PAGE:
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When asked how organic growth is achieved, advisors always point to referrals from centers of influence and/or clients.  According to Schwab’s most recent benchmarking study, referrals account for more than 60% of asset growth coming from new clients.  With such an emphasis on referrals, it is imperative that advisors design an efficient process for asking for referrals and converting on these new client opportunities.  In our experience, advisors make two critical errors associated with their approach to referrals.

The first mistake is the most common and ironically, the most obvious: advisors simply don’t ask for referrals.  I have been told countless times, “We treat our clients like family.  They love us.  They know to refer their friends and family — we don’t need to ask.”  The assumption is that the client who loves their RIA has in fact thought about referrals to begin with! For many people it simply doesn’t cross their mind.  Assuming it has crossed their mind, their client could think, “These guys are so incredible, they are at the top of their game!  They clearly don’t need me to send them any new clients!” Or, the client could possible think, “These guys are the best!  I don’t want my level of service to drop, so I can’t share them with anyone…the more clients they get, the less time they’ll have for me!”  Both potential client beliefs could impede the number of referrals received by happy clients, so it is critically important that advisors deliberately ask for referrals and assure clients that the firm can handle more business.

The second common mistake applies to how advisors are asking for referrals.  The popular approach seems to be waiting for a quarterly review with a client and at the end of the meeting, as the client is gathering their things and heading out the door, the advisor sheepishly asks a very vague and open ended, “So, if you happen to know anyone that could benefit from our services, please be sure to pass on our name!”  This puts the client on the defensive and flusters them as they frantically do a mental scan of their rolodex.  More often than not, they can’t come up with a name on the spot and respond to the vague request with a vague answer of their own: “Let me think about it and I’ll get back to you!”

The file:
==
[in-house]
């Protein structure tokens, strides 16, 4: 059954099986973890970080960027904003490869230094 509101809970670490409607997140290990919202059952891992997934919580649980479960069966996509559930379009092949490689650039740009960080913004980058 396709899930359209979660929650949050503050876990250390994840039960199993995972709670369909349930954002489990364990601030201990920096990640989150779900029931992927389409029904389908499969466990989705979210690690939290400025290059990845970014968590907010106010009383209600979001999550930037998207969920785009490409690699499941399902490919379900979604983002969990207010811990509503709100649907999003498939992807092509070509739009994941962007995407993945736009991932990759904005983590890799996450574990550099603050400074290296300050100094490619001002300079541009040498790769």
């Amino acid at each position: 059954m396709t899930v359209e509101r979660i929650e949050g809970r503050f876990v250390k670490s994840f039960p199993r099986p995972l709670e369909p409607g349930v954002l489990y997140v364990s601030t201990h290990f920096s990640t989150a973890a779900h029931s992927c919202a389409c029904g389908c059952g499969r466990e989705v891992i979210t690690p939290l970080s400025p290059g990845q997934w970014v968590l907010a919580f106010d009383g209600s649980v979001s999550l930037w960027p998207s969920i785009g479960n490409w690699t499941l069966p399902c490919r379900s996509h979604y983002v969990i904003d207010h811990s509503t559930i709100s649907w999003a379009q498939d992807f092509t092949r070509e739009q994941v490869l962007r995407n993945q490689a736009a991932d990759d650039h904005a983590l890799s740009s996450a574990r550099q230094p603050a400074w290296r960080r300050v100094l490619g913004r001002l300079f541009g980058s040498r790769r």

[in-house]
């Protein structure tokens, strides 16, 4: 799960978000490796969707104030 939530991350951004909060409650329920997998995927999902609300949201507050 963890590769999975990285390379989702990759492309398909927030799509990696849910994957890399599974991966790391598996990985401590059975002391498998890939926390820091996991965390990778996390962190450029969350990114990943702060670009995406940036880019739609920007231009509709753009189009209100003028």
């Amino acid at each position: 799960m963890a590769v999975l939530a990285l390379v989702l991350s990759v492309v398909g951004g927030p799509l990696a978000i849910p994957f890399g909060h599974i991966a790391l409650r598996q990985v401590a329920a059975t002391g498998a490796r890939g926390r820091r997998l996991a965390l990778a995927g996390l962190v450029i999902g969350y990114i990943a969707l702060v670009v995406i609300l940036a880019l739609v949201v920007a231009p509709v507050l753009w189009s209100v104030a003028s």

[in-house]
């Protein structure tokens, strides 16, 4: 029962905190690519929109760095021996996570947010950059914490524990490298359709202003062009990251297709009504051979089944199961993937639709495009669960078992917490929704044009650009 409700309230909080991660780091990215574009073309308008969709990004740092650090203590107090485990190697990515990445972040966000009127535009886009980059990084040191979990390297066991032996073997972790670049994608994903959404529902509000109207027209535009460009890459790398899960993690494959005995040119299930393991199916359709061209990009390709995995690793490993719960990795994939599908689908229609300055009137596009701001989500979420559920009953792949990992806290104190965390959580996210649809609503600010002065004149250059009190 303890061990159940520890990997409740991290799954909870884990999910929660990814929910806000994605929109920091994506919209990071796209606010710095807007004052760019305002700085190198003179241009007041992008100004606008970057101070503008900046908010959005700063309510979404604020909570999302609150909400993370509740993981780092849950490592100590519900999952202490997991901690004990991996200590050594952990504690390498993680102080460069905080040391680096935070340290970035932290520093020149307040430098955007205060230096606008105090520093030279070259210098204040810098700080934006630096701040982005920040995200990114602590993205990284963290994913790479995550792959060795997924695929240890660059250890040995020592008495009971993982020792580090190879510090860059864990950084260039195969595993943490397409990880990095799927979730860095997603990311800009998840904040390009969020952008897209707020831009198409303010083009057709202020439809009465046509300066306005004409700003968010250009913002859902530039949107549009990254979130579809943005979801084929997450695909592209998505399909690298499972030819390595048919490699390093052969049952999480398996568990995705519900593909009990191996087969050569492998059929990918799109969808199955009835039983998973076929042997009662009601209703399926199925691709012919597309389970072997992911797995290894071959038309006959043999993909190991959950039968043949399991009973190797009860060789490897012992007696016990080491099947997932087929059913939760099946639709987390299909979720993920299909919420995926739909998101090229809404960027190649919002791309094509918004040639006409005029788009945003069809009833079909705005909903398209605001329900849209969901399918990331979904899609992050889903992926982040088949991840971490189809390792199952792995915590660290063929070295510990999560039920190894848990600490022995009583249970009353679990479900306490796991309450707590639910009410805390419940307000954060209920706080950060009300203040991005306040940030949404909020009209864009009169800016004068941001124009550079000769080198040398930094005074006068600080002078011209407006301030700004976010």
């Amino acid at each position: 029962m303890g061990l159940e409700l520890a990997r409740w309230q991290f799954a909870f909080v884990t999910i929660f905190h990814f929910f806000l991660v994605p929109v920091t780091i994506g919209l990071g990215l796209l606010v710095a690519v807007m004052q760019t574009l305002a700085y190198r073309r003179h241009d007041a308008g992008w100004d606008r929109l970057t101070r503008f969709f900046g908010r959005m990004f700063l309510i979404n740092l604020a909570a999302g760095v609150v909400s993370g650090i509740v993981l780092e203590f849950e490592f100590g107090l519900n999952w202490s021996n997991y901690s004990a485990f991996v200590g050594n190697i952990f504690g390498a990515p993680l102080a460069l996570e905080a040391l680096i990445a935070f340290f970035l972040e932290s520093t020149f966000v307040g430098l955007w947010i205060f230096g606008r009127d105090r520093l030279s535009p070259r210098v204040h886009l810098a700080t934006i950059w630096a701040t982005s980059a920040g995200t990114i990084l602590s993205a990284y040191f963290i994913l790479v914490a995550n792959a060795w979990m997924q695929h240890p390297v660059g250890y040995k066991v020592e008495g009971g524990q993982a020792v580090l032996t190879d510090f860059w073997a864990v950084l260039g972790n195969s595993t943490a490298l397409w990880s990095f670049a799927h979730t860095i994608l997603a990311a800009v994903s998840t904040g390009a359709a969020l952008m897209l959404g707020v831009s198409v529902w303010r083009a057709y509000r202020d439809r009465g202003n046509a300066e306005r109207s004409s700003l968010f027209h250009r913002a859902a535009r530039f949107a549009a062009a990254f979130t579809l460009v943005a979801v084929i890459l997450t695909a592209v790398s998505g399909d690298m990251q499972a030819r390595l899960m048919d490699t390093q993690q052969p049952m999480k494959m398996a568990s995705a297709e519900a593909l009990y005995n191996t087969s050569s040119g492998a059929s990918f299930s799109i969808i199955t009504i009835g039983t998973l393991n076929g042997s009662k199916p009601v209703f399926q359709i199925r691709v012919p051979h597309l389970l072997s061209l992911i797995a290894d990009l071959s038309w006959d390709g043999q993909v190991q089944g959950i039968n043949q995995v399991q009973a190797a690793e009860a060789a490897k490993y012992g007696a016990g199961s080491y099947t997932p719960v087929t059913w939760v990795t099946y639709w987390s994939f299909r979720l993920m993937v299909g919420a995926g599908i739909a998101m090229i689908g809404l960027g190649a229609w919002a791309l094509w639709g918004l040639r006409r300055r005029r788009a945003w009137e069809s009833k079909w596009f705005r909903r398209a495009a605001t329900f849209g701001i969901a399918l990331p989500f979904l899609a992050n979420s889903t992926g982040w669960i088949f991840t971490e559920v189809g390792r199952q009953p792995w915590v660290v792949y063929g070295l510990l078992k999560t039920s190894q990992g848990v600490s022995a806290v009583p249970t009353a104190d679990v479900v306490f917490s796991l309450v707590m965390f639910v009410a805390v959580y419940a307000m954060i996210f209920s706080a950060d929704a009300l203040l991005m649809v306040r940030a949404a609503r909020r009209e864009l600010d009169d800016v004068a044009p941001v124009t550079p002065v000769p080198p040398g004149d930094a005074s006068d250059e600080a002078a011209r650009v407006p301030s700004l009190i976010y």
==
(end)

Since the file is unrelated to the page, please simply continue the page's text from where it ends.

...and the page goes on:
An alternate way to approach a client about a potential referral is to do the work for them – perform the research on their behalf ahead of the meeting.  Figure out who works with your client, who sits on boards with, who are members of the same charitable organization, etc.  Then, simply contact the client and say, “I’m going to be reaching out to Bob Smith…I know you and he sit on the board for Children’s Hospital – I read an article that quoted both of you about the tremendous work you are doing there!  I think he could really benefit from our new estate planning offering that you and your wife have enjoyed so much – do you mind if I use your name when I contact him?”

With this approach, the client only needs to say, “Yes!”  They aren’t being asked to make mental connections with their network and figure out which of the RIA’s services would best fit each potential referral – that work has already been done for them.  Many times, the client will hear this and say, “Why yes, Bob is the perfect person for you to reach out to!  I hadn’t thought of it before, but he told me just last week that he’s got some estate issues that need addressing…I can’t believe I didn’t think of you when he mentioned it!”  Or, “Yes, definitely reach out to Bob and mention my name, but now that you mention it, someone at church was just asking me about estate issues, and I forgot to get back to them – let me introduce you two via email this afternoon!”  Or, an excited client may say, “Yes!  Definitely use my name with Bob, but I’ll do one better for you and I’ll call him myself – he’ll love you!”

Happy and satisfied clients want to see your business grow and achieve success, but many times they don’t know how to do that for you.  Take as much work out of the process for them and present a scenario that only requires them to say, “Yes!” and nothing more.  Once you’ve provided them with a name and a specific solution you are offering, the client’s referral juices can kick in and they’ll think of other names for you.  With a vague, “Do you know anyone that would benefit from our services?” you are asking the client to push the boulder up the hill.  With a much more specific, “I’m going to contact Bob about our estate planning services, can I use your name?” the boulder is placed at the top of the hill and the client only needs to give it a simple “Yes!” nudge, and gravity will do the rest!